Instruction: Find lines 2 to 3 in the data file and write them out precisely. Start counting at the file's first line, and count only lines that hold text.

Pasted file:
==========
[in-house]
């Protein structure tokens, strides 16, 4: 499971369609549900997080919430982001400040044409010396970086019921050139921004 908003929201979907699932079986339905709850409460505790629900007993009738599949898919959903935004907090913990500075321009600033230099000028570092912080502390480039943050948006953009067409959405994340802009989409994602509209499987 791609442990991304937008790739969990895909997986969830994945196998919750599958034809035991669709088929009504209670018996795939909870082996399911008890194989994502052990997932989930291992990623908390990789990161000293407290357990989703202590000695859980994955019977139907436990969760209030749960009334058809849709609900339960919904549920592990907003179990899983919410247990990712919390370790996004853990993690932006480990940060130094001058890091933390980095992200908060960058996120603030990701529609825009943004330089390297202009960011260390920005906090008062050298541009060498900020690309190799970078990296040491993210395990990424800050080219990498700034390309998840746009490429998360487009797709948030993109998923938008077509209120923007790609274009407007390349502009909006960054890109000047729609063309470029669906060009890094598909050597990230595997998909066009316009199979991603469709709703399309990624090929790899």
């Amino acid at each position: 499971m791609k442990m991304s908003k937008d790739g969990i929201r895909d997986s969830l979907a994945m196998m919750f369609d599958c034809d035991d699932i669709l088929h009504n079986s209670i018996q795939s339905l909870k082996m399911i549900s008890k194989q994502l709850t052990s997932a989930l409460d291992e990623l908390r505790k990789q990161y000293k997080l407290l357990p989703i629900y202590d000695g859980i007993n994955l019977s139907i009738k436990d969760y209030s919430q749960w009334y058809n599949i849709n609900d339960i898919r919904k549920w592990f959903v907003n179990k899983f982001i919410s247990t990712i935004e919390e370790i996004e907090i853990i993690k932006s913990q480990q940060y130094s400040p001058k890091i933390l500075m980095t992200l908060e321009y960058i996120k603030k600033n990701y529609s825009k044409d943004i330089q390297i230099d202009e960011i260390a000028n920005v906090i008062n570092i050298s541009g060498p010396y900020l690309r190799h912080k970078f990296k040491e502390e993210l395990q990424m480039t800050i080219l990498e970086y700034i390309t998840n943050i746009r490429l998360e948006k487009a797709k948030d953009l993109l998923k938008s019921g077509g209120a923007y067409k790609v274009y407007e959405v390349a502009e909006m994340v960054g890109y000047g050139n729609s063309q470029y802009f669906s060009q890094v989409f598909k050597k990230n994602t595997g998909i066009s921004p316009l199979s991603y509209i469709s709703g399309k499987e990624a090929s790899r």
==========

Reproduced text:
């Protein structure tokens, strides 16, 4: 499971369609549900997080919430982001400040044409010396970086019921050139921004 908003929201979907699932079986339905709850409460505790629900007993009738599949898919959903935004907090913990500075321009600033230099000028570092912080502390480039943050948006953009067409959405994340802009989409994602509209499987 791609442990991304937008790739969990895909997986969830994945196998919750599958034809035991669709088929009504209670018996795939909870082996399911008890194989994502052990997932989930291992990623908390990789990161000293407290357990989703202590000695859980994955019977139907436990969760209030749960009334058809849709609900339960919904549920592990907003179990899983919410247990990712919390370790996004853990993690932006480990940060130094001058890091933390980095992200908060960058996120603030990701529609825009943004330089390297202009960011260390920005906090008062050298541009060498900020690309190799970078990296040491993210395990990424800050080219990498700034390309998840746009490429998360487009797709948030993109998923938008077509209120923007790609274009407007390349502009909006960054890109000047729609063309470029669906060009890094598909050597990230595997998909066009316009199979991603469709709703399309990624090929790899």
């Amino acid at each position: 499971m791609k442990m991304s908003k937008d790739g969990i929201r895909d997986s969830l979907a994945m196998m919750f369609d599958c034809d035991d699932i669709l088929h009504n079986s209670i018996q795939s339905l909870k082996m399911i549900s008890k194989q994502l709850t052990s997932a989930l409460d291992e990623l908390r505790k990789q990161y000293k997080l407290l357990p989703i629900y202590d000695g859980i007993n994955l019977s139907i009738k436990d969760y209030s919430q749960w009334y058809n599949i849709n609900d339960i898919r919904k549920w592990f959903v907003n179990k899983f982001i919410s247990t990712i935004e919390e370790i996004e907090i853990i993690k932006s913990q480990q940060y130094s400040p001058k890091i933390l500075m980095t992200l908060e321009y960058i996120k603030k600033n990701y529609s825009k044409d943004i330089q390297i230099d202009e960011i260390a000028n920005v906090i008062n570092i050298s541009g060498p010396y900020l690309r190799h912080k970078f990296k040491e502390e993210l395990q990424m480039t800050i080219l990498e970086y700034i390309t998840n943050i746009r490429l998360e948006k487009a797709k948030d953009l993109l998923k938008s019921g077509g209120a923007y067409k790609v274009y407007e959405v390349a502009e909006m994340v960054g890109y000047g050139n729609s063309q470029y802009f669906s060009q890094v989409f598909k050597k990230n994602t595997g998909i066009s921004p316009l199979s991603y509209i469709s709703g399309k499987e990624a090929s790899r």